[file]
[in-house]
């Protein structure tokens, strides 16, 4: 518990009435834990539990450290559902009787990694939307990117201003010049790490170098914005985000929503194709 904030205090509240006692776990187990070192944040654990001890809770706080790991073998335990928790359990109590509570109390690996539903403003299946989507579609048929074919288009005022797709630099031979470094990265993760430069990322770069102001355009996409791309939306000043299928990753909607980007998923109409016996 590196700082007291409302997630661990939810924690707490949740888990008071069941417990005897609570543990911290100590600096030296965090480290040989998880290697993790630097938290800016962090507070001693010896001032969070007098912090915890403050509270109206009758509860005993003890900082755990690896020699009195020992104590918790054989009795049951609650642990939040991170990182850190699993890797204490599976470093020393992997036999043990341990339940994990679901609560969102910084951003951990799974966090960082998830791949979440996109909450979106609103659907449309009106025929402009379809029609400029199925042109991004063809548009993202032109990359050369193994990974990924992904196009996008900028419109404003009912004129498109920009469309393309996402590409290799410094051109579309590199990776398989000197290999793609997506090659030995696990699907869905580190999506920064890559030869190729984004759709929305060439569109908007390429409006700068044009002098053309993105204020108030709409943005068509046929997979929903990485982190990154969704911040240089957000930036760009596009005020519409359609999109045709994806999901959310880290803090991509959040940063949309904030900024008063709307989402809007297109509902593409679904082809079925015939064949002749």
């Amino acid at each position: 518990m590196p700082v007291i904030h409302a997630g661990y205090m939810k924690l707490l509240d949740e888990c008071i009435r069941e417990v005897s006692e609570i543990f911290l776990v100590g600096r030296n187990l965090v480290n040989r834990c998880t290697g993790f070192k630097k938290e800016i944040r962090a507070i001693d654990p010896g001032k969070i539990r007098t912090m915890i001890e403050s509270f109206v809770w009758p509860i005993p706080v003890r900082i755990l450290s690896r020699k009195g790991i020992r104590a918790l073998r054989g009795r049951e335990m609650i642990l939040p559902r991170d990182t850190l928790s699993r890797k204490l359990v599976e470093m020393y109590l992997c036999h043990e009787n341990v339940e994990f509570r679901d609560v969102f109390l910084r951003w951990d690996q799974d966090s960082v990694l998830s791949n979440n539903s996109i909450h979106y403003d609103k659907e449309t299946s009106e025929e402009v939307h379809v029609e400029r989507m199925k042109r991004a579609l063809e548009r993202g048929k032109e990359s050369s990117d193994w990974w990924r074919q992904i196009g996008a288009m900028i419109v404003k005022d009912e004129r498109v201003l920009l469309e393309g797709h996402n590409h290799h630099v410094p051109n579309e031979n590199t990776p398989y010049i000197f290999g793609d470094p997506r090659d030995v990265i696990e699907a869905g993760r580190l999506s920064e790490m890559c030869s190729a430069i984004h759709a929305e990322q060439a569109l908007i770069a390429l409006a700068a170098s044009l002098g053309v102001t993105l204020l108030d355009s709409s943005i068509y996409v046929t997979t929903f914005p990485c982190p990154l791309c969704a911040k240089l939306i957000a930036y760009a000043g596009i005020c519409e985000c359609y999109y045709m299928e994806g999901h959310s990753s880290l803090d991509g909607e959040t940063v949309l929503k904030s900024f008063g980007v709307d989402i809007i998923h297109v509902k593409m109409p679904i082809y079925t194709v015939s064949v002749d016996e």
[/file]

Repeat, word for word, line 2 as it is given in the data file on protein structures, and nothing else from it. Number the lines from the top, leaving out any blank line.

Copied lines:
């Protein structure tokens, strides 16, 4: 518990009435834990539990450290559902009787990694939307990117201003010049790490170098914005985000929503194709 904030205090509240006692776990187990070192944040654990001890809770706080790991073998335990928790359990109590509570109390690996539903403003299946989507579609048929074919288009005022797709630099031979470094990265993760430069990322770069102001355009996409791309939306000043299928990753909607980007998923109409016996 590196700082007291409302997630661990939810924690707490949740888990008071069941417990005897609570543990911290100590600096030296965090480290040989998880290697993790630097938290800016962090507070001693010896001032969070007098912090915890403050509270109206009758509860005993003890900082755990690896020699009195020992104590918790054989009795049951609650642990939040991170990182850190699993890797204490599976470093020393992997036999043990341990339940994990679901609560969102910084951003951990799974966090960082998830791949979440996109909450979106609103659907449309009106025929402009379809029609400029199925042109991004063809548009993202032109990359050369193994990974990924992904196009996008900028419109404003009912004129498109920009469309393309996402590409290799410094051109579309590199990776398989000197290999793609997506090659030995696990699907869905580190999506920064890559030869190729984004759709929305060439569109908007390429409006700068044009002098053309993105204020108030709409943005068509046929997979929903990485982190990154969704911040240089957000930036760009596009005020519409359609999109045709994806999901959310880290803090991509959040940063949309904030900024008063709307989402809007297109509902593409679904082809079925015939064949002749």